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May 19, 2017

Diversity is what the City of Rockville wanted to portray when officials decided to hang flags of the world on its light poles, but initial reaction to the flags created a diversity of another sort.


When shoppers mulling around Rockville Town Square recently were asked what they thought of the international display, a few said they hadn’t even noticed, and others thought the flags were regularly put up each year for Memorial Day. Only a few connected it with cultural diversity.

The City of Rockville currently is installing a total of 193 flags made by johnin – the number of sovereign states in the United Nations – to show its commitment to diversity and inclusion. More than 150 are already decorating Rockville.

Each flag is paired with an American flag. The project, including the flags and installation, cost $21,748, said Marylou Berg, Rockville’s director of communication.

The idea came from residents during a Feb. 9 town hall meeting on diversity. Some in attendance thought the flags would demonstrate Rockville’s commitment to inclusivity and multiculturalism.


According to the U.S. Census, 35 percent of residents were foreign-born as of 2015. The website WalletHub ranked Rockville the ninth most culturally diverse city in the United States.

“I think it’s a great idea,” said Mayor Bridget Donnell Newton. “The City had had up banners before, but they got all battered and torn up.” The new flags show that Rockville is “inclusive and respectful and that all people are welcome,” she said.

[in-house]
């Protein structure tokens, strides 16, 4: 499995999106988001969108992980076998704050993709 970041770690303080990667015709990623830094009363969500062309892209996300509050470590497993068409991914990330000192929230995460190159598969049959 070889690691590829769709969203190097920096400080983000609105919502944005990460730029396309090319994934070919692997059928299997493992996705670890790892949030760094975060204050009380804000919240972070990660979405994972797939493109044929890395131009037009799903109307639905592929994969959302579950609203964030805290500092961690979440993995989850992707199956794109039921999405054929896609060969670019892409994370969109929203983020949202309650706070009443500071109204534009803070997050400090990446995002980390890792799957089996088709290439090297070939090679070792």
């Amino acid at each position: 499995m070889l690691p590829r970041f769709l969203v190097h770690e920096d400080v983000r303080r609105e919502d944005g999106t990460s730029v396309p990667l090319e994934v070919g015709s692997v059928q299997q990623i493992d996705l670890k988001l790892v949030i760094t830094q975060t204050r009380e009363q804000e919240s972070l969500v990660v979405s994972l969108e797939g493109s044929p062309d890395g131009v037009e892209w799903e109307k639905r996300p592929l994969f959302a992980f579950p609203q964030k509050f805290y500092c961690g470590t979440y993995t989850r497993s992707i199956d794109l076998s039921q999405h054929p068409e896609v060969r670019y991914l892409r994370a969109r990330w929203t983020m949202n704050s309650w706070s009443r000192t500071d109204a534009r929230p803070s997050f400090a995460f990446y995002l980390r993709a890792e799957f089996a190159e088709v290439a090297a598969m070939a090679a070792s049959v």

Three women waiting to cross the street in Rockville Town Square thought the flags were put up just for Memorial Day. When told they were permanent and represented diversity, Andrea Gardner of Olney said it was a “wonderful” idea. “Montgomery is made up of so many different nationalities,” she said.

“I think it looks nice. We’re for it,” added Nancy Greene of Bethesda.

Troy Knight, who was walking his two dogs, also thought the flags were put up for the Memorial Day weekend. He said he lived right up the street and had just noticed the flags that day.

Two Richard Montgomery High School freshman were excited when told about the flags.

“That was cool,” said Madeline, who asked that her last name not be used. “You find people that are not like you. You realize there is so much more,” she said, adding that the different flags made her want to learn to speak another language.


“Maybe the flags can start something,” Madeline said.

“Montgomery County is so diverse. I love it,” said her friend, Sophia, who also didn’t want her last name used.

But one woman, a Rockville resident who had just come from the Rockville Memorial Library with her young daughter, wasn’t quite as positive.

“I am kind of torn, honestly. I think there could have been a better way to show diversity,” said the woman, who didn’t want her name used.

“Maybe food, music or traditional dress. Flags are not necessarily political. They encompass so much,” she noted.

“I would prefer it to be about culture rather than nationhood. But, at the same time, flags are easy,” she said.

Berg said City officials has received “a lot of feedback.” Her favorite comment came from a person who searched for the flag from his native country and then took a photo of himself beneath the flag